The European Central Bank warned Wednesday that a premature withdrawal of government support to the eurozone’s pandemic-hit economies could derail the recovery and trigger a wave of bankruptcies.
An “abrupt” end to the measures could “result in a more severe economic contraction than during the first wave of the pandemic,” the ECB said in its twice-yearly financial stability report.
Eurozone governments have taken unprecedented steps to shield companies and workers from the pandemic fallout, including through guarantees on bank loans and repayment moratoriums, massive short-time working schemes and aid for businesses hit by shutdowns.
Despite recent optimism about Covid-19 vaccines, “there is a long road ahead,” ECB vice president Luis de Guindos said in a statement.
“Authorities will have to make difficult decisions on whether and how to extend policy measures and, eventually, deal with the debt they create,” he said.
If fiscal support is not maintained for the full length of the crisis, firms most affected by social distancing restrictions “may face severe solvency issues or a more permanent disruption to their business models”, even as other sections of the economy recover, according to the ECB report.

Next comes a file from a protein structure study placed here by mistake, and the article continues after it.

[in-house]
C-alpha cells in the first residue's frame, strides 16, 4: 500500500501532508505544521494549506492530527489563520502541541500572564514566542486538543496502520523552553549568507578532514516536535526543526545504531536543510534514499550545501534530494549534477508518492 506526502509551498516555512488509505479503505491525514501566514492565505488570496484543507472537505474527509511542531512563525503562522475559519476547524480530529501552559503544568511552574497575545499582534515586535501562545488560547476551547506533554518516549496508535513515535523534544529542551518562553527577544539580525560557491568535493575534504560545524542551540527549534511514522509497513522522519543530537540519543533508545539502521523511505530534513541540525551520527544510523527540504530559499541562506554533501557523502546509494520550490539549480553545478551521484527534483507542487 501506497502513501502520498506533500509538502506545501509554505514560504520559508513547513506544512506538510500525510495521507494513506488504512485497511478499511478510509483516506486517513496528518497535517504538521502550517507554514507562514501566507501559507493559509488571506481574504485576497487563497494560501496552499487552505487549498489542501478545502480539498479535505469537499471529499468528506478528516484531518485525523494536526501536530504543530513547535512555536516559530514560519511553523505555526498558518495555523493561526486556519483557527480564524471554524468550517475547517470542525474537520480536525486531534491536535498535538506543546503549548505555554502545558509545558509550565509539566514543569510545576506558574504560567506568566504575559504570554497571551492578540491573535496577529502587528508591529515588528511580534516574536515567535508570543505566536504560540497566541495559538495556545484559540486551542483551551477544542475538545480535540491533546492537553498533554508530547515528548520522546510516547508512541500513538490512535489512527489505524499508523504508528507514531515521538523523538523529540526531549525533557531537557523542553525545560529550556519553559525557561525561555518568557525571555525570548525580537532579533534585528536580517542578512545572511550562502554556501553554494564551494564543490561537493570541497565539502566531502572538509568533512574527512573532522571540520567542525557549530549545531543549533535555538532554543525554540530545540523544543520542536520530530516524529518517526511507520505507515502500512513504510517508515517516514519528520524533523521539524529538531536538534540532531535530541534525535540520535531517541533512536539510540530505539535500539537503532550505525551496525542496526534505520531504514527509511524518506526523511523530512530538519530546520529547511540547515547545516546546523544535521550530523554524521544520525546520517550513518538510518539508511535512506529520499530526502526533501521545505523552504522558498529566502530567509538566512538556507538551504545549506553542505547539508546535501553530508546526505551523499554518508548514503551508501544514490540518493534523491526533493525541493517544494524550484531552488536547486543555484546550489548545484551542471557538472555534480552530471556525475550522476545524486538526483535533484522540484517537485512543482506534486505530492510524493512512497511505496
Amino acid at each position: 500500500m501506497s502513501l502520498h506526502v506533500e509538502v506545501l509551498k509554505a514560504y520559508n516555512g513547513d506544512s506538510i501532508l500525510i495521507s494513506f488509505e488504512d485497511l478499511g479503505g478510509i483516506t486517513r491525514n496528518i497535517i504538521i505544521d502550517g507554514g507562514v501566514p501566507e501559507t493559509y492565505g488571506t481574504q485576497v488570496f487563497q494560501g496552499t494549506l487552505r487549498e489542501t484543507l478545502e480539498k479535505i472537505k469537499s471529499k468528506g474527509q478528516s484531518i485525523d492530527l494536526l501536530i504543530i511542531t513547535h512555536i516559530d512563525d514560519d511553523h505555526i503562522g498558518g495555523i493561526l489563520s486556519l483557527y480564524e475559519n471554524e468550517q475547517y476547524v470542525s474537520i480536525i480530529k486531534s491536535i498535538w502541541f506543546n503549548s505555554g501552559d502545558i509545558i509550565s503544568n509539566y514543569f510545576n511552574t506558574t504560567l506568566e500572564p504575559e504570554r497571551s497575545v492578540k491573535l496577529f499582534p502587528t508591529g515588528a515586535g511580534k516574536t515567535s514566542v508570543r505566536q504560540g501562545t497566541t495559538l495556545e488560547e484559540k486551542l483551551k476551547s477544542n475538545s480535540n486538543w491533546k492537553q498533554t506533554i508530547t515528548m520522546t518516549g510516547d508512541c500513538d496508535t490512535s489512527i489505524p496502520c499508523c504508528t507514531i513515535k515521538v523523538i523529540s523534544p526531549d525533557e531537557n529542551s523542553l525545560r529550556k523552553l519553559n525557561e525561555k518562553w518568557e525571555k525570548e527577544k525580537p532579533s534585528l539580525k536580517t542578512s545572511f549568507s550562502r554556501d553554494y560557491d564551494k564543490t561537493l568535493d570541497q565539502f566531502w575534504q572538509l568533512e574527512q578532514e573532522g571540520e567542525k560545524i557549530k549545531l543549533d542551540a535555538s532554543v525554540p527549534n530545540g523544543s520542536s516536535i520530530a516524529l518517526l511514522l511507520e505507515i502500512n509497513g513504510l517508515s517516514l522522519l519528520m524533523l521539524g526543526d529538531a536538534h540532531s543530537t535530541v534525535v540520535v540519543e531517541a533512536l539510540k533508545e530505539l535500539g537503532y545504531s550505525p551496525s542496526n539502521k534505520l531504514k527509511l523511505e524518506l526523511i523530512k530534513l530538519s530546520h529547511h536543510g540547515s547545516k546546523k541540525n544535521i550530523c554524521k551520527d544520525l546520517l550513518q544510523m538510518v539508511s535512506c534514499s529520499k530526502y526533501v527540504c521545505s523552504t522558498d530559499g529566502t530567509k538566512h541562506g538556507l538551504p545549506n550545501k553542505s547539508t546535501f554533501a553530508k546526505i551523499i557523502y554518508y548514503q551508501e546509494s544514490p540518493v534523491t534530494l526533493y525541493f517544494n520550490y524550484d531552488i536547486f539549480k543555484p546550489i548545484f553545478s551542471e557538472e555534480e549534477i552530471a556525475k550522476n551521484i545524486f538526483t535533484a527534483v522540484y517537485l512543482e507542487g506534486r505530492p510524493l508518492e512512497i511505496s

Concerns over a slew of bankruptcies are already high due to the levels of debt incurred by companies and households during the first wave of the pandemic.
ECB President Christine Lagarde has previously said her biggest concern was governments creating a “cliff effect” by taking away fiscal support before a full-fledged recovery was underway.
However, while government support schemes continue to be essential, they should “remain targeted towards pandemic-related economic support and avoid giving rise to debt sustainability concerns in the medium term,” De Guindos said.
The ECB has said that its own pandemic stimulus package, which includes a 1.35-trillion-euro emergency bond-buying scheme ($1.6 trillion) to help keep credit flowing, will continue until the “crisis phase is over”.
In the previous edition of its report in May, the Frankfurt-based institution said the risk of the eurozone collapsing could re-emerge as public debt in some countries explodes to cope with the coronavirus shock.
Lagarde at the time, however, said she was “not overly concerned”, and the risk is no longer mentioned in the latest report despite EU leaders bickering over a 750-billion-euro recovery plan agreed in July.
Lagarde last week called for the Next Generation EU fund to become available “without delay”.
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